You can feel free to re-arrange these as you see fit, based on how your energy or your calendar trend.

This schedule is based on my natural rhythms, because when it comes to forming a new habit, I like to give myself every advantage. I won’t schedule a high-energy activity when I’m low energy.

Monday – Mindfulness

Many people mistake mindfulness for meditation. Both have amazing benefits for your consciousness and beyond, but mindfulness is a practice where you take moments as frequently as possible throughout the day to just notice and be. Rather than trying to clear your mind, fill your senses by taking in every detail, from how your clothes feel on your body and how the air smells to the fine weaves of a fabric or the fractal design of a flower. Surely, designating a day for this will lead to you taking more mindful moments all around. Mindfulness helps you learn how to create calm in the midst of chaos and clarity in the midst of confusion. When you have to make high-stakes decisions as a leader, being able to do this is absolutely critical. It will also help you enhance your EQ and empathy so that you can be a more effective communicator.

Tuesday – Upskilling

I also call it “Learnin’ Tuesday,” but I’ve upgraded it to reflect that upskilling is also about applying what you learn, so make time for that, too.

If you were working on a certification, this would certainly apply, and, in that case, you might want to designate more than 15 minutes or integrate it into more than one day. However, just 15 minutes of watching a TED Talk, listening to a podcast, reading your favorite organization’s newsletter, a business journal, or a good old book will ensure that you are continually expanding your ability to consciously lead. It will also keep you on the forefront of impactful breakthroughs.

Because webinars and conferences can happen any day of the week, you may opt to schedule your upskilling day on a day that corresponds to a specific event and rearrange the days to dedicate to the other habits accordingly. Be graceful with yourself as you integrate new habits. Eventually, this will all feel like a pull, not a push, and you’ll naturally respond to schedule conflicts by prioritizing your habit.

Wednesday – Heart-centered Communication

If you are having a bit of a stress response to the idea of doing this, number one – you are not alone. Especially after this period of social distancing during such divisive times, we as a society are a bit out of the habit of digging into emotional content constructively. It would also be fair to say that we as a society have been traumatized and stunted in our communications over the past year. However, to be a conscious leader, creating a psychologically safe space for emotions is required. It might bring you some relief to know that heart-centered communication is mostly asking meaningful questions, listening with empathy, and following through with compassion.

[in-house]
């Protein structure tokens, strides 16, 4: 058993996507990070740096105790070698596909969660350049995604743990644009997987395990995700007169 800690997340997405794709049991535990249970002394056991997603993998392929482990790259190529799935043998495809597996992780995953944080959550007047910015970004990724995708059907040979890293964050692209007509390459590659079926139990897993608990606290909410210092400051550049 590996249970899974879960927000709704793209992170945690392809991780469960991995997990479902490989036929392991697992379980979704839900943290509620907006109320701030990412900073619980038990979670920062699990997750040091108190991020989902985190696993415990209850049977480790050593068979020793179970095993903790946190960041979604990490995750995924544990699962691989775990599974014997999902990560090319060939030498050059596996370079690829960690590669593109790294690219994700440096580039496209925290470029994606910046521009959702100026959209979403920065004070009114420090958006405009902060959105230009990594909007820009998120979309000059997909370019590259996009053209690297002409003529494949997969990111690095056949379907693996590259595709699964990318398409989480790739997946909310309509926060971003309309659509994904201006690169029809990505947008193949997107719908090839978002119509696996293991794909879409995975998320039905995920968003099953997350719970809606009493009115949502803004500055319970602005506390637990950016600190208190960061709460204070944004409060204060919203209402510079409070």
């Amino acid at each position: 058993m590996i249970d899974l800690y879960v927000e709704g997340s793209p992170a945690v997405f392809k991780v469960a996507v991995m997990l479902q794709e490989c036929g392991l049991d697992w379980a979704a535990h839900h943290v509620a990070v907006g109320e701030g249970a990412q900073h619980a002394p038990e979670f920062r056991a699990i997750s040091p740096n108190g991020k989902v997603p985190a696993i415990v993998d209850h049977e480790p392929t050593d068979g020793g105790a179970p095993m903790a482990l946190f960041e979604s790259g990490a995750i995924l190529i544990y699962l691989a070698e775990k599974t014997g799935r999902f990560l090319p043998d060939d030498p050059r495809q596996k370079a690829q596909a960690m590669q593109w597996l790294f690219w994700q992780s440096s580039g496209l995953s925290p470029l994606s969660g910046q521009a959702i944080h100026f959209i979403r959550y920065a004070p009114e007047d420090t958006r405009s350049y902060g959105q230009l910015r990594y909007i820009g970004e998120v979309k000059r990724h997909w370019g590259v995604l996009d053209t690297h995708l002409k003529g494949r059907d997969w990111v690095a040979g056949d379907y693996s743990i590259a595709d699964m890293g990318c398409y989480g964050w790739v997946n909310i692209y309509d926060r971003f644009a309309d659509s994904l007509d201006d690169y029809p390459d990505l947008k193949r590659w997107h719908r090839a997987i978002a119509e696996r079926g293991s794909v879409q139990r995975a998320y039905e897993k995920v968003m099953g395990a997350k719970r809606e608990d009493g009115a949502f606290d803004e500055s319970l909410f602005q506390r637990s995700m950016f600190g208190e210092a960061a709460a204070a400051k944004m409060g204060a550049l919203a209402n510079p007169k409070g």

You may use this time to build rapport and demonstrate vulnerability by making a confession about yourself. You could make an earnest inquiry with someone for whom you are concerned. We are focusing on the habit itself, so the people with whom you have this communication do not have to be in your professional realm. It’s expected that the better you get at leaning into emotion-filled conversations, the easier it will be to have them when your team members need them. Some professional applications could also be a weekly structured mentorship call, the institution of peer feedback loops, or attendance at a mastermind, so long as you and the other participants remain authentic and transparent about your emotional status.

Thursday – Reflection

Busy leadership schedules chronically fail to allow for ample time to reflect on communications and decisions. If you are like me, you may be criticizing yourself right now for torturing yourself with self-assessments. That’s actually quite common for high achievers, but it’s not really the healthful reflection I am recommending.

In this reflection, you will be suspending your ego and pouring on unconditional self-love. Does that sound contradictory? It might, because we think of our ego as an inflated version of our self-image, however, that is just what our ego does to make up for how small we feel. If we focus on feeling 100% perfectly imperfect just as are, even with our messy emotions, even after our mistakes, and even when our actions create negative consequences for others, we are quicker to take ownership, learn, and grow. We are not so busy maneuvering others’ perceptions to make us not wrong/right. When we stand in self-love, our ego has no job but to observe. Shame, we have learned from Brené Brown, is a very powerful, painful force that we let diminish our self-worth and convince us that we ought not to aspire to do big things since we do not deserve to succeed in them.